As a free-to-play game the quality is top notch.  I could easily see this as a subscription based game.  Some parts of the micro-transaction model seem a bit unbalanced.  For example you will have to purchase pets with real money.  While it may sound like not a big deal for something so trivial, you have to play the game to see the AI that is programmed into the pets.  They will be a large part of the game for many players.  Additionally there is an entire Pet-Trainer class to level up, and the fact that this will only be available to those who are willing to pay for it seems a bit out of sync with what the game is trying to be about.

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~ by Centuri on April 23, 2009.

6 Responses to “My Take on Free Realms”

  1. […] but nothing full-time.  Ogrebear likes it, mostly, although slams it for lack of a Mac version.  Seriously Casual: “Free realms is for kids and for people that think WoW is too hardcore.”  Epic Slant […]

  2. I just cannot imagine playing this game. Besides the ultra-colorful look, too much is just too much, you mentioned some points that really turn me off: The “super-easy-you-cannot-fail-even-if-you-are-dumb-and-trying” approach for instance.

    Can’t they not deliver a somewhat challenging game that does not get easier and easier and easier over time?

    I do not ask for what Tobold would call a hardcore elitist raid game or something like that, but right now many MMO-style games out there seem to try to cater to the very lowest common denominator in difficulty.

    There is no point in abilities and combos and whatever if the mob will die by auto-attacking anyways.

    Maybe this is a game of socialization? Intentionally making everything easy, so that people can communicate.

    But if there is not much else to do, no challenge, no incentive to do much more, it is just a glorified chatroom with colorful avatars.

    I somehow fear the “kids” and “super-casuals” are the new target group for MMO gaming.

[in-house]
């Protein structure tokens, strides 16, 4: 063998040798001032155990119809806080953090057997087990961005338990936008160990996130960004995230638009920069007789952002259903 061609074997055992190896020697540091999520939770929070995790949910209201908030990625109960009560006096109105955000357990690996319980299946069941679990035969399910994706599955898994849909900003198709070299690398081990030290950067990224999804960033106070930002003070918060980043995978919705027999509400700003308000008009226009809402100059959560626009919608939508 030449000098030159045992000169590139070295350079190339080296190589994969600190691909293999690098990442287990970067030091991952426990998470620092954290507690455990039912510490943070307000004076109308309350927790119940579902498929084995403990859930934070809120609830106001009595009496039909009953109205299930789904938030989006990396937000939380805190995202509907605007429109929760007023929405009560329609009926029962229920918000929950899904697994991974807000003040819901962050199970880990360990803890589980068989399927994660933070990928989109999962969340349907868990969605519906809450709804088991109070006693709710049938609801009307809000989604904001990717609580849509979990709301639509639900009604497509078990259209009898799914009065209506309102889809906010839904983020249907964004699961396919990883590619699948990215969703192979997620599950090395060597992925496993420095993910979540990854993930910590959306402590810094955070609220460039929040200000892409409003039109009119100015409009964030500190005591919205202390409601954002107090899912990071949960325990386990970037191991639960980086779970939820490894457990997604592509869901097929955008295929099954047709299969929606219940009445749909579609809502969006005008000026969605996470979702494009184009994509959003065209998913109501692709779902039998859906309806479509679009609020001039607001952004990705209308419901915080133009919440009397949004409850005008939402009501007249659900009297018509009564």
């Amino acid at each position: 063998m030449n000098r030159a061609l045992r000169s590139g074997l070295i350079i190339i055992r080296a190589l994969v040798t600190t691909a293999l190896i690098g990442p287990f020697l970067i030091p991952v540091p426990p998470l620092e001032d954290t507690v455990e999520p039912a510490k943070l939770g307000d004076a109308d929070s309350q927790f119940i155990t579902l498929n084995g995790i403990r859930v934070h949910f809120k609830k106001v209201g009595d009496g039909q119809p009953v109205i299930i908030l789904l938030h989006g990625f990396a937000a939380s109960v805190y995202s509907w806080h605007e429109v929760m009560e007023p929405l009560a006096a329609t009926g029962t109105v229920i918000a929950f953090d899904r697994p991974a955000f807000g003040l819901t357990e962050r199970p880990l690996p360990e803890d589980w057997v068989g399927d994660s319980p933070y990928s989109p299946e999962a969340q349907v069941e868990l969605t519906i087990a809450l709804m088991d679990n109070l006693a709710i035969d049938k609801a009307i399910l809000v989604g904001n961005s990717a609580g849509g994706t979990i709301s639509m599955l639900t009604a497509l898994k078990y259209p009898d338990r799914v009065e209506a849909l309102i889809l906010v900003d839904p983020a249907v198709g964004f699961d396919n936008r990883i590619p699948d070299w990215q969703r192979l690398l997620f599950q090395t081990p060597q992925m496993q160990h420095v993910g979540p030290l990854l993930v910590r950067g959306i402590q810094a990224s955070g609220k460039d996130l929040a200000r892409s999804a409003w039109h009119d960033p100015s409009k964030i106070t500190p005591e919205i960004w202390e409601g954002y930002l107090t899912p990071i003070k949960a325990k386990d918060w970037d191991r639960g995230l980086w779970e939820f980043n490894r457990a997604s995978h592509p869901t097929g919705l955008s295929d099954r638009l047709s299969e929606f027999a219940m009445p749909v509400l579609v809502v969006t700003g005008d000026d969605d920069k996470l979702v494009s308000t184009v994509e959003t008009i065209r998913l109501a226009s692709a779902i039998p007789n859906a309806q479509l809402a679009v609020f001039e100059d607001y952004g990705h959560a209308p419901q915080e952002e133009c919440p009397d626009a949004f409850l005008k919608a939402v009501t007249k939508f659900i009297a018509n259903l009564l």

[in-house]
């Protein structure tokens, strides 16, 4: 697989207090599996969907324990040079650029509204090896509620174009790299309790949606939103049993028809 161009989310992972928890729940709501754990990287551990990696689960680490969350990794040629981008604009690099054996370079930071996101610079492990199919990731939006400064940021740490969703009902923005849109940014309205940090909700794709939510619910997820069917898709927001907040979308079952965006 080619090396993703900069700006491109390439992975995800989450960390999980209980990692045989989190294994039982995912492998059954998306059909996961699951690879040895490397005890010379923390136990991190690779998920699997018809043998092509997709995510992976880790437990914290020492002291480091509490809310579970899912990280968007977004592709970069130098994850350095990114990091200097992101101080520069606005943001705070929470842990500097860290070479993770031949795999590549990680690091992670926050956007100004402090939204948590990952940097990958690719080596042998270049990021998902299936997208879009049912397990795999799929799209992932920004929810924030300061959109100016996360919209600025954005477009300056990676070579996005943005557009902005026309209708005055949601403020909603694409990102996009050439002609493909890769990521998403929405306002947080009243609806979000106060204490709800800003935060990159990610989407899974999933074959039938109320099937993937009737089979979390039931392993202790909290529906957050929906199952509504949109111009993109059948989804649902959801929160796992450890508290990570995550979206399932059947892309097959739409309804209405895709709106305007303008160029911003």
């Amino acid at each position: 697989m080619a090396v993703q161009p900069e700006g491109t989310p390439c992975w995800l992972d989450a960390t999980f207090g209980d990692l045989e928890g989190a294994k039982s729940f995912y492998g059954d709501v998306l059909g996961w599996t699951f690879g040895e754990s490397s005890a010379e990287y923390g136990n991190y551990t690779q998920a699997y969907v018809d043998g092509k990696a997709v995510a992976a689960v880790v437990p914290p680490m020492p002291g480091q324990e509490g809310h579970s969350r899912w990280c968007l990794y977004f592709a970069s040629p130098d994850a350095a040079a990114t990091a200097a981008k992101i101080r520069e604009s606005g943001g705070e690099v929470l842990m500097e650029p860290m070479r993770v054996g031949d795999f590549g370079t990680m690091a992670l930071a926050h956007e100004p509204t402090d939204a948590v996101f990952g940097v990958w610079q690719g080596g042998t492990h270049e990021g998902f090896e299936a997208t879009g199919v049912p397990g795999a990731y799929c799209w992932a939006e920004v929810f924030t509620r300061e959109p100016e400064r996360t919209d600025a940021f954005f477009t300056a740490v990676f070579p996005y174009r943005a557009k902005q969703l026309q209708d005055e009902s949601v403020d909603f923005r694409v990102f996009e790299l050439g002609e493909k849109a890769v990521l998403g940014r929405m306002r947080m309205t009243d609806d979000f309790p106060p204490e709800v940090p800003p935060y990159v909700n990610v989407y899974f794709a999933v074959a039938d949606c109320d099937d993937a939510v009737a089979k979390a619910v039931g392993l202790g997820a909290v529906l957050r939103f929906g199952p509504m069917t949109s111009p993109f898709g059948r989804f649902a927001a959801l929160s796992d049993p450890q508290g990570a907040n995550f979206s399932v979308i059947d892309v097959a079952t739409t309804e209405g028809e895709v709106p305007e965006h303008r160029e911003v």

I fear I will have to focus on singleplayer games and ICQ or IRC chat in future if the big studios decide to cater to this group of players.

  3. Well I certainly fall into the ever present pit of judging a game by the first few hours of play. It does have a few redeeming qualaties. For one it’s free. Secondly, it costs you nothing to play it. Third…well you get the idea.

    Perhaps at later levels the challenge is increased and it will carry some appeal to actual gamers.

    For an MMO beta it was relatively bug free and enjoyable. If your looking to spend a few hours a week and can put up with the color and extreme-cuteness of it all, then it’s not bad to pick up and run around in. Afterall…it’s free.

  4. […] the dropping of the NDA on the Free Realms beta, a few MMO players have put up their views and impressions of the […]

  5. […] the dropping of the NDA on the Free Realms beta, a few MMO players have put up their views and impressions of the […]

  6. […] Seriously Casual Possibly related posts: (automatically generated)Mini Review: Resident Evil 52008 releases: Some quick reviews PART ONETwohour RasaFree Realms interview explains character customization options […]